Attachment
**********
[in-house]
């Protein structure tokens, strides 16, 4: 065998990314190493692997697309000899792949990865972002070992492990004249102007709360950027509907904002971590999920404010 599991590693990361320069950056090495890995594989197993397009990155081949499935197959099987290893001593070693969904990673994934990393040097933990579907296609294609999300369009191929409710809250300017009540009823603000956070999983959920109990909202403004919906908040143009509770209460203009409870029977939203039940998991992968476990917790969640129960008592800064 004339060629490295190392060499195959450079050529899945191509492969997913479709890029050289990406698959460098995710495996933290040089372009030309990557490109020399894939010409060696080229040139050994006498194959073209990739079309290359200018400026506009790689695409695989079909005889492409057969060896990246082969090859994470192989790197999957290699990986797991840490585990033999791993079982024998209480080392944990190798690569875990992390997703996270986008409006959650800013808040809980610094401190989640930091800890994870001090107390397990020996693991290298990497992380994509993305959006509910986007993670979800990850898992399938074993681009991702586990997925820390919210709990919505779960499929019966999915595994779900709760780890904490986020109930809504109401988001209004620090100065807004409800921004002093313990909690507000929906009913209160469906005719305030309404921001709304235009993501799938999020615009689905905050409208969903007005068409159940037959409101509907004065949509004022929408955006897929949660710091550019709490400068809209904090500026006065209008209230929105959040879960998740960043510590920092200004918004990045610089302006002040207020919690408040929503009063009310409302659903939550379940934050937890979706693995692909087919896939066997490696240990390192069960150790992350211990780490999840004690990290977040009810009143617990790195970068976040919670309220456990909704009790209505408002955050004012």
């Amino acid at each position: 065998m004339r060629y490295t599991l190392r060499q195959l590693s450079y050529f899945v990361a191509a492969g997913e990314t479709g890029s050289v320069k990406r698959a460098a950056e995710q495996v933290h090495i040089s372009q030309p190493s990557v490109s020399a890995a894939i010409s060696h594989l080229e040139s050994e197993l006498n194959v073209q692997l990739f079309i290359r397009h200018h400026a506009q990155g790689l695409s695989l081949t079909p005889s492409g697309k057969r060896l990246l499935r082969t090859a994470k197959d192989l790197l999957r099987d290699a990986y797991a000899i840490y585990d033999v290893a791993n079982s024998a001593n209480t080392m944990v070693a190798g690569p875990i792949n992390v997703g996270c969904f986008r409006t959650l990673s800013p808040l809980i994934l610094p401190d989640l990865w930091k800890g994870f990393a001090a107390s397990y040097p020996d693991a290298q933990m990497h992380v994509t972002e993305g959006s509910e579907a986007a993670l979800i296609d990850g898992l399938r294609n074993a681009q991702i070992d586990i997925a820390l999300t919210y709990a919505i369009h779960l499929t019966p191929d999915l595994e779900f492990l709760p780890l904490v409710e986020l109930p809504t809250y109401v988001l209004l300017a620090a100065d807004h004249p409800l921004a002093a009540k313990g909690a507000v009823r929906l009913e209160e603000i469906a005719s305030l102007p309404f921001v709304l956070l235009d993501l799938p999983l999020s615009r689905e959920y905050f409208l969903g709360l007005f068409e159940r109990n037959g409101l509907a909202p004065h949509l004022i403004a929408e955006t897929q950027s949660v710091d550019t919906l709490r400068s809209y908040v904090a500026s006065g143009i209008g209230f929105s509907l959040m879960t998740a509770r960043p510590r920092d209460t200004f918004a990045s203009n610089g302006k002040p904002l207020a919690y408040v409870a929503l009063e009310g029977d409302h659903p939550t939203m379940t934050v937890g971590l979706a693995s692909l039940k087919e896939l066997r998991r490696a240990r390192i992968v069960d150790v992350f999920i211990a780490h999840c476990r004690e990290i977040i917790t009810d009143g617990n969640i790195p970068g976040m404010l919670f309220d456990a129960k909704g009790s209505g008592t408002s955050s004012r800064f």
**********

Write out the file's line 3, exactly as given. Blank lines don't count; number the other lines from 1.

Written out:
């Amino acid at each position: 065998m004339r060629y490295t599991l190392r060499q195959l590693s450079y050529f899945v990361a191509a492969g997913e990314t479709g890029s050289v320069k990406r698959a460098a950056e995710q495996v933290h090495i040089s372009q030309p190493s990557v490109s020399a890995a894939i010409s060696h594989l080229e040139s050994e197993l006498n194959v073209q692997l990739f079309i290359r397009h200018h400026a506009q990155g790689l695409s695989l081949t079909p005889s492409g697309k057969r060896l990246l499935r082969t090859a994470k197959d192989l790197l999957r099987d290699a990986y797991a000899i840490y585990d033999v290893a791993n079982s024998a001593n209480t080392m944990v070693a190798g690569p875990i792949n992390v997703g996270c969904f986008r409006t959650l990673s800013p808040l809980i994934l610094p401190d989640l990865w930091k800890g994870f990393a001090a107390s397990y040097p020996d693991a290298q933990m990497h992380v994509t972002e993305g959006s509910e579907a986007a993670l979800i296609d990850g898992l399938r294609n074993a681009q991702i070992d586990i997925a820390l999300t919210y709990a919505i369009h779960l499929t019966p191929d999915l595994e779900f492990l709760p780890l904490v409710e986020l109930p809504t809250y109401v988001l209004l300017a620090a100065d807004h004249p409800l921004a002093a009540k313990g909690a507000v009823r929906l009913e209160e603000i469906a005719s305030l102007p309404f921001v709304l956070l235009d993501l799938p999983l999020s615009r689905e959920y905050f409208l969903g709360l007005f068409e159940r109990n037959g409101l509907a909202p004065h949509l004022i403004a929408e955006t897929q950027s949660v710091d550019t919906l709490r400068s809209y908040v904090a500026s006065g143009i209008g209230f929105s509907l959040m879960t998740a509770r960043p510590r920092d209460t200004f918004a990045s203009n610089g302006k002040p904002l207020a919690y408040v409870a929503l009063e009310g029977d409302h659903p939550t939203m379940t934050v937890g971590l979706a693995s692909l039940k087919e896939l066997r998991r490696a240990r390192i992968v069960d150790v992350f999920i211990a780490h999840c476990r004690e990290i977040i917790t009810d009143g617990n969640i790195p970068g976040m404010l919670f309220d456990a129960k909704g009790s209505g008592t408002s955050s004012r800064f």